This week we analyzed the cola and the ice cube tray for poison, determined what the white powder found at the crime scene was and examined the fingerprints on the glass.
- You will need to have fingerprints for the students to compare with the cup. Use only the thumb and of course make sure that the same person who left the fingerprint on the cup is the same as the one you are using for Mr. Body. Have fingerprints for comparison for the suspects as well.
- You will also need to take with you the cup that was taken from the crime scene in which you developed fingerprints.
- You need to make up some cabbage juice pH indicator. I found the easiest way is with a blender. You will also need a can of cola and three containers, preferably very small. An eyedropper is very helpful.
- You will need to bring with you water from the ice cube tray (the water you have added 1 Tab. baking soda to 1 cup of water.)
- In addition to the mysterious white powder that was collected from the crime scene, you will need to take with you a package of corn starch, a package of baking soda and some egg carton trays cut into six sections. Small plastic spoons and an eyedropper are very useful as well.
- Analyze the cola for poison. Obviously, I didn't put actual poison in the cola (and I told the students this) but it does afford us an opportunity to do some pH demonstrations and it mimics similar techniques used to determine what a substance is in actual labs. I put about 1/8 teaspoon of baking soda in the cola to change its pH. For this demonstration, have three small containers available (I used vials). Have your students put some cabbage juice pH indicator in each of them. I used an eyedropper for this. At this time, I talked about what pH was, related it to gardening, and showed them that cola was acidic by the fact that phosphoric acid is one of its ingredients, and that for the purposes of this scenario, our possible "poison" was alkaline. I then talked about how cabbage juice can indicate the pH of a substance, determining whether the substance is acidic or alkaline, by its color change. I then had a student add some of regular cola to one of the vials and the students were thrilled to see the color change despite the fact that the cola was colored brown. They then added some cola from the crime scene and were delighted to see that it changed to a different color. This proved that "poison" was added to the cola! What does this clue tell you?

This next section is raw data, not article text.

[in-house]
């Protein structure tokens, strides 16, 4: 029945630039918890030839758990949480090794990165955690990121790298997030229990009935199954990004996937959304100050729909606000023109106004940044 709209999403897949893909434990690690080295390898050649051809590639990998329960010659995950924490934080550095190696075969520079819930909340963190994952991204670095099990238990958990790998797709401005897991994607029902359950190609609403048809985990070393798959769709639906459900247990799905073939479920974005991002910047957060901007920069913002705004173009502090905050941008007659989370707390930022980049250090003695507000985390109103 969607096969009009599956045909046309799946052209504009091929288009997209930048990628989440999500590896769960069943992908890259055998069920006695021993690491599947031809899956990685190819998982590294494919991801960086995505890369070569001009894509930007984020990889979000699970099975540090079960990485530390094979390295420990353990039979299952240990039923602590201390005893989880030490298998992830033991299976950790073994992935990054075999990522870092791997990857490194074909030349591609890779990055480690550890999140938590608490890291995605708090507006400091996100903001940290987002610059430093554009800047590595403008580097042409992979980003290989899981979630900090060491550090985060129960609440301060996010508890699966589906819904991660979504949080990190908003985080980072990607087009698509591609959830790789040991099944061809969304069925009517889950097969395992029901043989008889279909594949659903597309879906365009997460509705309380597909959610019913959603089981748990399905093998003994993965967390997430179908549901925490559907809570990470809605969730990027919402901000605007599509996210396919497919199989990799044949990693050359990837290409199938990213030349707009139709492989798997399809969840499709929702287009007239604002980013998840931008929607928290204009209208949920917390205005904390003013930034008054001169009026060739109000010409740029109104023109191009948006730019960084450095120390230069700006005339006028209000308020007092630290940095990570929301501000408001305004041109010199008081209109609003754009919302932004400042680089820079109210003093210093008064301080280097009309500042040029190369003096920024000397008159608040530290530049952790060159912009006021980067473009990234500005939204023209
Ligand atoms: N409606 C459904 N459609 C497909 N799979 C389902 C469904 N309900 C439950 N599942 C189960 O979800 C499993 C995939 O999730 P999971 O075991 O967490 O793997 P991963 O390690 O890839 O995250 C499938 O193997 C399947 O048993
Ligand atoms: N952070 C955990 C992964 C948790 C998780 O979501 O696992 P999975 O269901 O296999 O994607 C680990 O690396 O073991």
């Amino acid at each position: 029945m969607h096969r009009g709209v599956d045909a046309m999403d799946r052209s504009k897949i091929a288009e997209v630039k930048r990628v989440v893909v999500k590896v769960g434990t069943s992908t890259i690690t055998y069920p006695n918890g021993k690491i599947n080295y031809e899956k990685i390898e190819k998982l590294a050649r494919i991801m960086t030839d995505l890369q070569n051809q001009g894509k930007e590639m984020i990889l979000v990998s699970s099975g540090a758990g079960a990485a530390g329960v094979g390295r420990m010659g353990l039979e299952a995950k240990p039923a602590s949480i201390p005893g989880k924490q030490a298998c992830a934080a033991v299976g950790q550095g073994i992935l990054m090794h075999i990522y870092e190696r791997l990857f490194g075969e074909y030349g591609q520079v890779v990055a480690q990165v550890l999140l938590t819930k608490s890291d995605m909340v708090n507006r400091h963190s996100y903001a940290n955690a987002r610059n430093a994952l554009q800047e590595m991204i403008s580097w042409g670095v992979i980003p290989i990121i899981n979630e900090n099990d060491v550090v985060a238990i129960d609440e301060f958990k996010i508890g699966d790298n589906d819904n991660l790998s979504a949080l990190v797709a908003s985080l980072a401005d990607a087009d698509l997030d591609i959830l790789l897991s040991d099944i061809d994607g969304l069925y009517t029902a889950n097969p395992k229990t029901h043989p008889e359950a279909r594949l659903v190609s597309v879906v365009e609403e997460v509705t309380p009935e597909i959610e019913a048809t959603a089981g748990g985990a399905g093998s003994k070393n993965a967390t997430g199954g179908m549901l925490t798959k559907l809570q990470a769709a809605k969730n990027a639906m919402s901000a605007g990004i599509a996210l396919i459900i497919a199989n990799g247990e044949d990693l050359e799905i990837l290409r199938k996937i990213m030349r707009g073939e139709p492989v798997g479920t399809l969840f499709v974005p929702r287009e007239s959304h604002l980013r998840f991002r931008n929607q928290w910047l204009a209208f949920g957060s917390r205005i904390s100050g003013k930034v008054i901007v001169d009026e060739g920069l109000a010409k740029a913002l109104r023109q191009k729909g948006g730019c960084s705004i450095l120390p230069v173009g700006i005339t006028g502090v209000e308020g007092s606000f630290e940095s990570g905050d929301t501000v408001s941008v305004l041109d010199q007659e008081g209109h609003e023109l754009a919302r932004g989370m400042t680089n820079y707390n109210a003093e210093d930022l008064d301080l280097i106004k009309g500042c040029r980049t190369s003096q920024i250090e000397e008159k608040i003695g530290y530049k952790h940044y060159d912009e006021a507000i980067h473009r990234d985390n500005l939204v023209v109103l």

- Analyze the water in the ice tray for poison. Do this in the same way as you did the cola, using plain water and the water from the ice cube tray (in which you have already added baking soda to.) The colors will be even more dramatic without the cola brown to mute them. Your students will find out that the poison was in the ice, and therefore got into the cola probably from the ice. What does this clue tell you?
- Analyze the mysterious white powder to determine whether it is cornstarch or baking soda. To your six-section containers add cornstarch to the two cells of the first column, and baking soda to the two cells of the second column. Now have your students test the first row by adding three or four drops of iodine to the powders. If the iodine turns black, that means there is the presence of a starch. You can see that it doesn't change color in the baking soda. Now have your students test the second row by adding a few drops of vinegar to the cells. The vinegar will fizz in the presence of baking soda, and will do nothing to the cornstarch but get it wet. Now have your students test the mystery powder. Is it cornstarch or baking soda? What does this clue tell you?
- Compare the fingerprints that have shown up on the cup with those in the case file. You might need to help your students by guiding them to look for loops, whorls and arches.
What does it mean that only Mr. Body's fingerprint was found on the glass?
Next week we will be analyzing all of the clues to help us determine what happened to Mr. Body.